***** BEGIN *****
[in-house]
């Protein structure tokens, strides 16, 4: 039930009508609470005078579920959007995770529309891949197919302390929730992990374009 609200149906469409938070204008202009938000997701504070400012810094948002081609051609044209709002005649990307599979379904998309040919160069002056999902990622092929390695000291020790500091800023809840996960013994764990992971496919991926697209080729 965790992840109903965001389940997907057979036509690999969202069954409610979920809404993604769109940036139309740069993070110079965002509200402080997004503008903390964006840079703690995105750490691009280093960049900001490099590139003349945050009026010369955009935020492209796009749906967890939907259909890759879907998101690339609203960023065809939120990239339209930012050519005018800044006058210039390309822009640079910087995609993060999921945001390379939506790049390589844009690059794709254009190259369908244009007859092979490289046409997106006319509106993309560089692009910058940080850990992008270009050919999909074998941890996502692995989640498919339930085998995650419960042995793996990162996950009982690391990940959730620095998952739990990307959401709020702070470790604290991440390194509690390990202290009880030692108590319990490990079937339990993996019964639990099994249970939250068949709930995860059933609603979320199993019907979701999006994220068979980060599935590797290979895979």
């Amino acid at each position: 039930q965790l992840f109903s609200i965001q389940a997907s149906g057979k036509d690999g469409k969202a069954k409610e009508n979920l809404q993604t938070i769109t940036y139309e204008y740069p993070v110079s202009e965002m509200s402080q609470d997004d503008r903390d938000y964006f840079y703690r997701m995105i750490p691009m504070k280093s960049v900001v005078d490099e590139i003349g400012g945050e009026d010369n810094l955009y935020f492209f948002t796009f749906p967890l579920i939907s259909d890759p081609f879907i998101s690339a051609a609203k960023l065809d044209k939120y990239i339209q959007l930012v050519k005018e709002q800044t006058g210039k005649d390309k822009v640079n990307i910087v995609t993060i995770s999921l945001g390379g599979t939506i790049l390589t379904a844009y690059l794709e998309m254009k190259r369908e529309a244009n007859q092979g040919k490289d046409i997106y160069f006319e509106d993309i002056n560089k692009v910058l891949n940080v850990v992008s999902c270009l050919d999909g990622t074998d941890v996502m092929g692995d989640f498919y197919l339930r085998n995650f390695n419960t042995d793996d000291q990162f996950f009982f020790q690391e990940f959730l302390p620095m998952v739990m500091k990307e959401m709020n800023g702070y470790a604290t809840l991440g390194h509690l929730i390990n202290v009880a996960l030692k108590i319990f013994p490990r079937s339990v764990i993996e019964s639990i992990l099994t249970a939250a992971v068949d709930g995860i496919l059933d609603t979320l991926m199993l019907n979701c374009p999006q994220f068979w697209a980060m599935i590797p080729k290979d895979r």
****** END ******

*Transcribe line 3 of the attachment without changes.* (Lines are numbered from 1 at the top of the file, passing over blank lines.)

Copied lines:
């Amino acid at each position: 039930q965790l992840f109903s609200i965001q389940a997907s149906g057979k036509d690999g469409k969202a069954k409610e009508n979920l809404q993604t938070i769109t940036y139309e204008y740069p993070v110079s202009e965002m509200s402080q609470d997004d503008r903390d938000y964006f840079y703690r997701m995105i750490p691009m504070k280093s960049v900001v005078d490099e590139i003349g400012g945050e009026d010369n810094l955009y935020f492209f948002t796009f749906p967890l579920i939907s259909d890759p081609f879907i998101s690339a051609a609203k960023l065809d044209k939120y990239i339209q959007l930012v050519k005018e709002q800044t006058g210039k005649d390309k822009v640079n990307i910087v995609t993060i995770s999921l945001g390379g599979t939506i790049l390589t379904a844009y690059l794709e998309m254009k190259r369908e529309a244009n007859q092979g040919k490289d046409i997106y160069f006319e509106d993309i002056n560089k692009v910058l891949n940080v850990v992008s999902c270009l050919d999909g990622t074998d941890v996502m092929g692995d989640f498919y197919l339930r085998n995650f390695n419960t042995d793996d000291q990162f996950f009982f020790q690391e990940f959730l302390p620095m998952v739990m500091k990307e959401m709020n800023g702070y470790a604290t809840l991440g390194h509690l929730i390990n202290v009880a996960l030692k108590i319990f013994p490990r079937s339990v764990i993996e019964s639990i992990l099994t249970a939250a992971v068949d709930g995860i496919l059933d609603t979320l991926m199993l019907n979701c374009p999006q994220f068979w697209a980060m599935i590797p080729k290979d895979r």